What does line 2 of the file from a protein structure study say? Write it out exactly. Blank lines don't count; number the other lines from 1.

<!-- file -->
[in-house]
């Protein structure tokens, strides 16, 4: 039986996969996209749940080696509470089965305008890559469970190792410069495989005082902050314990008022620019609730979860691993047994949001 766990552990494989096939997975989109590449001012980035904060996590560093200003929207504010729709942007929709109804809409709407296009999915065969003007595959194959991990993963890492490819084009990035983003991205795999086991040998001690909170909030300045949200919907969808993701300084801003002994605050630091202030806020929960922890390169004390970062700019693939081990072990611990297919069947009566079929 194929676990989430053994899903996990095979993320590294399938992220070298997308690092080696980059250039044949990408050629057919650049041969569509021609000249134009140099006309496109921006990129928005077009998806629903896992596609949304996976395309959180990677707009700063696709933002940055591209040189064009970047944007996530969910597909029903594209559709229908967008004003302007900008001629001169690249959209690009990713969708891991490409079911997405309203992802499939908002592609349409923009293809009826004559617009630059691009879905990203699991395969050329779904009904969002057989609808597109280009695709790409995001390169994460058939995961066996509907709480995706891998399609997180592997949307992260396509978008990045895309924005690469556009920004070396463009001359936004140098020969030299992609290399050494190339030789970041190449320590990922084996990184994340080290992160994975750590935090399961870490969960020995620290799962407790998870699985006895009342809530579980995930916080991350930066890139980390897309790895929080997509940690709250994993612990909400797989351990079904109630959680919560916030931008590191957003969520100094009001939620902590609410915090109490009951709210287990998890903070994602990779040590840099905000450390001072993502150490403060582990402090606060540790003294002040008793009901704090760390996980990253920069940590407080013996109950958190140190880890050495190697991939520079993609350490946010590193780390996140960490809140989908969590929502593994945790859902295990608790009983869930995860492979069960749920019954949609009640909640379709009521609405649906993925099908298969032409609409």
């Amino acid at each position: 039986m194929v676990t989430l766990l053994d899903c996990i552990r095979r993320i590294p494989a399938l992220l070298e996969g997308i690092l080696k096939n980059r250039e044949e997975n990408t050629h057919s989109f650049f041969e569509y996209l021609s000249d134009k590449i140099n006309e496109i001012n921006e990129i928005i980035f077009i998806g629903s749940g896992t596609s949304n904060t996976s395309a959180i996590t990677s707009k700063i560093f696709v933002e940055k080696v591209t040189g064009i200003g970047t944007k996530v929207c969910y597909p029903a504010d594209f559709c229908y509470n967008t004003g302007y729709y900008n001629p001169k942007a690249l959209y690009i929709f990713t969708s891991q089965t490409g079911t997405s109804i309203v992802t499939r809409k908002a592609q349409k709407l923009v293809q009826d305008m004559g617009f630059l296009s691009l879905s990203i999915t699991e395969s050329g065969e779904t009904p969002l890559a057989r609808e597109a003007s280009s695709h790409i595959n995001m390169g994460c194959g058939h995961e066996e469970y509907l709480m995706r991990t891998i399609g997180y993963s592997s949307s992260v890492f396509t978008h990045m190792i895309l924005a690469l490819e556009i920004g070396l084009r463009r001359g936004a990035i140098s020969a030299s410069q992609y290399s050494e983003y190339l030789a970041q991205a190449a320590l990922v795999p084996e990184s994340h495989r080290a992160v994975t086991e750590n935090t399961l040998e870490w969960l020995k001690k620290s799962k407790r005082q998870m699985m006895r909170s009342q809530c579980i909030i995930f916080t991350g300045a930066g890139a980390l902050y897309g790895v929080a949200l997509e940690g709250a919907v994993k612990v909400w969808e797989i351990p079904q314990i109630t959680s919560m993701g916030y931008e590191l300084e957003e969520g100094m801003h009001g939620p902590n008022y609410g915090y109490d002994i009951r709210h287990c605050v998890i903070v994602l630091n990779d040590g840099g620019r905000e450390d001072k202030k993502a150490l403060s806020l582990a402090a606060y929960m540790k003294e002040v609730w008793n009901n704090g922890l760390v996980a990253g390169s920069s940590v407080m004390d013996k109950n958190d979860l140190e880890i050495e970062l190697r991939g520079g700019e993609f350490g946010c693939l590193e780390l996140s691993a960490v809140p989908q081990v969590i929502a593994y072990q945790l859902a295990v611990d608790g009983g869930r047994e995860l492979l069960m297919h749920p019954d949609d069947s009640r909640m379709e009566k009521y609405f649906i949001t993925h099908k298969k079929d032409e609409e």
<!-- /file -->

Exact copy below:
């Protein structure tokens, strides 16, 4: 039986996969996209749940080696509470089965305008890559469970190792410069495989005082902050314990008022620019609730979860691993047994949001 766990552990494989096939997975989109590449001012980035904060996590560093200003929207504010729709942007929709109804809409709407296009999915065969003007595959194959991990993963890492490819084009990035983003991205795999086991040998001690909170909030300045949200919907969808993701300084801003002994605050630091202030806020929960922890390169004390970062700019693939081990072990611990297919069947009566079929 194929676990989430053994899903996990095979993320590294399938992220070298997308690092080696980059250039044949990408050629057919650049041969569509021609000249134009140099006309496109921006990129928005077009998806629903896992596609949304996976395309959180990677707009700063696709933002940055591209040189064009970047944007996530969910597909029903594209559709229908967008004003302007900008001629001169690249959209690009990713969708891991490409079911997405309203992802499939908002592609349409923009293809009826004559617009630059691009879905990203699991395969050329779904009904969002057989609808597109280009695709790409995001390169994460058939995961066996509907709480995706891998399609997180592997949307992260396509978008990045895309924005690469556009920004070396463009001359936004140098020969030299992609290399050494190339030789970041190449320590990922084996990184994340080290992160994975750590935090399961870490969960020995620290799962407790998870699985006895009342809530579980995930916080991350930066890139980390897309790895929080997509940690709250994993612990909400797989351990079904109630959680919560916030931008590191957003969520100094009001939620902590609410915090109490009951709210287990998890903070994602990779040590840099905000450390001072993502150490403060582990402090606060540790003294002040008793009901704090760390996980990253920069940590407080013996109950958190140190880890050495190697991939520079993609350490946010590193780390996140960490809140989908969590929502593994945790859902295990608790009983869930995860492979069960749920019954949609009640909640379709009521609405649906993925099908298969032409609409």